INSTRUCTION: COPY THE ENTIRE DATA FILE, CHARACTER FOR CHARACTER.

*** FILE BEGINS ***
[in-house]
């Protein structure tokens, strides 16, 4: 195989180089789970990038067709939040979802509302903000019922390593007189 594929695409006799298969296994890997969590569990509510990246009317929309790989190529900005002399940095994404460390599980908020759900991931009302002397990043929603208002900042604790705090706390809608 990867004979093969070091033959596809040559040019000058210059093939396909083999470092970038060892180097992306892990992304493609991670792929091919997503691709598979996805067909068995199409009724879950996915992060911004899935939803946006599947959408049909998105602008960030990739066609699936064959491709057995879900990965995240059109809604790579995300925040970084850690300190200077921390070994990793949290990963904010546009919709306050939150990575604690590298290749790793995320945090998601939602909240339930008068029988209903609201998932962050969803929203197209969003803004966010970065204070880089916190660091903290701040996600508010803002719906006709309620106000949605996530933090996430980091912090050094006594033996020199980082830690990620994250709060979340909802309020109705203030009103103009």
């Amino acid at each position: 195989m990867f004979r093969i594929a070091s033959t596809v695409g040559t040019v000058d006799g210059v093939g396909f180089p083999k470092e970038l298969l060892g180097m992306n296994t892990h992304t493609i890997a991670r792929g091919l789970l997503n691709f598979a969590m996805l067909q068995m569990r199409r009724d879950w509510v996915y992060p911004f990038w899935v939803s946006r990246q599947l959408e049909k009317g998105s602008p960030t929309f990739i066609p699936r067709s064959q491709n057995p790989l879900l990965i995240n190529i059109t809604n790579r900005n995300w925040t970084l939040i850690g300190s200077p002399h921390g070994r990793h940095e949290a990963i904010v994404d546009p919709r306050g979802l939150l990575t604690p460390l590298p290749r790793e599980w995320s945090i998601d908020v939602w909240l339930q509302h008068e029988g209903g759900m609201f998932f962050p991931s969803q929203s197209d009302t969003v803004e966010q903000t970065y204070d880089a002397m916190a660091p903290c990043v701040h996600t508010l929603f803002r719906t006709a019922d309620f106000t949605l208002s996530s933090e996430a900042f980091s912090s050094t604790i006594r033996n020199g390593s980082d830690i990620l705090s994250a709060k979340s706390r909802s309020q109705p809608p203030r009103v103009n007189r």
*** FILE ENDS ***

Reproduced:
[in-house]
């Protein structure tokens, strides 16, 4: 195989180089789970990038067709939040979802509302903000019922390593007189 594929695409006799298969296994890997969590569990509510990246009317929309790989190529900005002399940095994404460390599980908020759900991931009302002397990043929603208002900042604790705090706390809608 990867004979093969070091033959596809040559040019000058210059093939396909083999470092970038060892180097992306892990992304493609991670792929091919997503691709598979996805067909068995199409009724879950996915992060911004899935939803946006599947959408049909998105602008960030990739066609699936064959491709057995879900990965995240059109809604790579995300925040970084850690300190200077921390070994990793949290990963904010546009919709306050939150990575604690590298290749790793995320945090998601939602909240339930008068029988209903609201998932962050969803929203197209969003803004966010970065204070880089916190660091903290701040996600508010803002719906006709309620106000949605996530933090996430980091912090050094006594033996020199980082830690990620994250709060979340909802309020109705203030009103103009």
């Amino acid at each position: 195989m990867f004979r093969i594929a070091s033959t596809v695409g040559t040019v000058d006799g210059v093939g396909f180089p083999k470092e970038l298969l060892g180097m992306n296994t892990h992304t493609i890997a991670r792929g091919l789970l997503n691709f598979a969590m996805l067909q068995m569990r199409r009724d879950w509510v996915y992060p911004f990038w899935v939803s946006r990246q599947l959408e049909k009317g998105s602008p960030t929309f990739i066609p699936r067709s064959q491709n057995p790989l879900l990965i995240n190529i059109t809604n790579r900005n995300w925040t970084l939040i850690g300190s200077p002399h921390g070994r990793h940095e949290a990963i904010v994404d546009p919709r306050g979802l939150l990575t604690p460390l590298p290749r790793e599980w995320s945090i998601d908020v939602w909240l339930q509302h008068e029988g209903g759900m609201f998932f962050p991931s969803q929203s197209d009302t969003v803004e966010q903000t970065y204070d880089a002397m916190a660091p903290c990043v701040h996600t508010l929603f803002r719906t006709a019922d309620f106000t949605l208002s996530s933090e996430a900042f980091s912090s050094t604790i006594r033996n020199g390593s980082d830690i990620l705090s994250a709060k979340s706390r909802s309020q109705p809608p203030r009103v103009n007189r």